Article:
times,good running form is something we all need to practice. It’s easy to allow your form to fall, especially running longer distances, but correcting them before they become a habit will lead to not only a more efficient stride, but will help you stay injury free. Here are they key things to remember from head to toe:
Head:
Your head tilt dictates the rest of your posture, determining your running efficiency. Trust your feet and do not stare down at them. Instead, gaze just ahead of you, scan the horizon and enjoy the scenery while keeping your spine from your neck to your back inline and your chin from jutting out.
Shoulders:
This is the one I check in with through out every run and is the first to slip once you start to fatigue. Correct shoulder placement will keep your body relaxed on your run and ensure a neutral spine. Keep them low and loose and notice when they begin to creep up and become high – nearing your ears – and tight. When this happens, and it will, roll them back and down and shake out your arms.
Arms/Hands:
Keep your hands loose, not in fists. When I first started running I was guilty of this one and my race photos showed. Pretend you are holding a bag of chips that you don’t want to crush. As for your arms they should be at roughly 90 degrees and swinging mainly front to back, not across your torso. If you notice you start to clinch your hands, shake them out and check in with your shoulders as they are probably creeping up as well.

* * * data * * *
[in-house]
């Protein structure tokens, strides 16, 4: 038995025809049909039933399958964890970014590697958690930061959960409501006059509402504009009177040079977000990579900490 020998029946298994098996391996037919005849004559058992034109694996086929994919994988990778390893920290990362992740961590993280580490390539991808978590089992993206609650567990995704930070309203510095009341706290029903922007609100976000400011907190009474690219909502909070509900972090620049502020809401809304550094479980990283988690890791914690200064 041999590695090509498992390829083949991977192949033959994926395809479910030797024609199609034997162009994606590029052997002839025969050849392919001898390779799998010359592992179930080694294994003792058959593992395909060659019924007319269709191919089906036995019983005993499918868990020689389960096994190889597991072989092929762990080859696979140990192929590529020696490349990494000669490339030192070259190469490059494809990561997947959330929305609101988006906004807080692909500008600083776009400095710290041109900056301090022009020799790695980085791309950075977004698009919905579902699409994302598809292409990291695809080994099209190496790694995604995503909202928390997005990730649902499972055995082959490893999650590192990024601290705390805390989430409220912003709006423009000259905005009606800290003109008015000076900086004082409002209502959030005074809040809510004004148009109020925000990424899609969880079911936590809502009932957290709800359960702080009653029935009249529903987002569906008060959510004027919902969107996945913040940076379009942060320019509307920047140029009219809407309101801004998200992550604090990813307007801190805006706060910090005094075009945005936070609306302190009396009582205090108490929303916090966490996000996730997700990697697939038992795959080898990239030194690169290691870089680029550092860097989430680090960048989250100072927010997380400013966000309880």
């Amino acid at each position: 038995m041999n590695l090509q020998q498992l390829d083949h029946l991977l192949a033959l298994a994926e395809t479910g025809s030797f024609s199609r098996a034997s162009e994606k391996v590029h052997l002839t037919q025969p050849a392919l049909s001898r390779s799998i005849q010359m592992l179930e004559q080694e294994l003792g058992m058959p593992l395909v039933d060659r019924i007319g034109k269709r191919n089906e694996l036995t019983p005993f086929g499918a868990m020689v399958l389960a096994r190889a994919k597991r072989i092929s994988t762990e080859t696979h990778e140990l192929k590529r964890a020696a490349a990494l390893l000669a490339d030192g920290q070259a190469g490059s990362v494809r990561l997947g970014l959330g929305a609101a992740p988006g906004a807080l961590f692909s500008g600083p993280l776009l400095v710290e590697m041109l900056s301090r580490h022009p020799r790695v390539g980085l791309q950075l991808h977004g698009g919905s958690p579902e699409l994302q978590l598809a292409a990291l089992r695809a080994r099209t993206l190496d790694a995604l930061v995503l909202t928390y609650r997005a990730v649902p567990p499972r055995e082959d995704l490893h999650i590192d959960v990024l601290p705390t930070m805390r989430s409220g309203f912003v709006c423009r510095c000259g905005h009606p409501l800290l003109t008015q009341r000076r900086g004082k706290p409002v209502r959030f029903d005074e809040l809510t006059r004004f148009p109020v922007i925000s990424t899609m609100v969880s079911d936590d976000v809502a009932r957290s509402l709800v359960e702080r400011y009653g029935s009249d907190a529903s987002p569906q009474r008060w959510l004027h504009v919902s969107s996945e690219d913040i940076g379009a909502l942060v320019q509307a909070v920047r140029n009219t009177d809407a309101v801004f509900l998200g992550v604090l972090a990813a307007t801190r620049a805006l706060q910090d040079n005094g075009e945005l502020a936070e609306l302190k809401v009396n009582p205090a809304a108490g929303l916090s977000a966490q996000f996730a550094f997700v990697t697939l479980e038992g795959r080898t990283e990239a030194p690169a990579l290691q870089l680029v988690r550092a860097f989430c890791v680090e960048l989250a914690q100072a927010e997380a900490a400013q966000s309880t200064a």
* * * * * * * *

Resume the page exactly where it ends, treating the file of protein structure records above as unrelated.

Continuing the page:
Torso:
If your head is looking in the distance and your shoulders are down and back than your torso will be aligned. Once you start to slouch you will feel it in your upper body and it’s not as easy to breathe. Take a breath, straighten your core and “run tall”.
Hips:
As you probably guessed, the alignment of your torso helps your hips find their correct position. This is a very important aspect of form because of their impact on the lower back. If you begin to hinge forward your pelvis will tilt causing your stress on your back and throwing your lower body out of alignment. Pretend your hips contain a bowl of water that you don’t want to pour forward and must keep level.
Legs/Stride:
Your stride length should make your feet land directly under you as opposed to stretching out and landing in front of your body. An over-stride can cause hamstring and knee injuries from the impact and stress put upon them. Once running at a comfortable pace your knees should bend at roughly 90 degrees.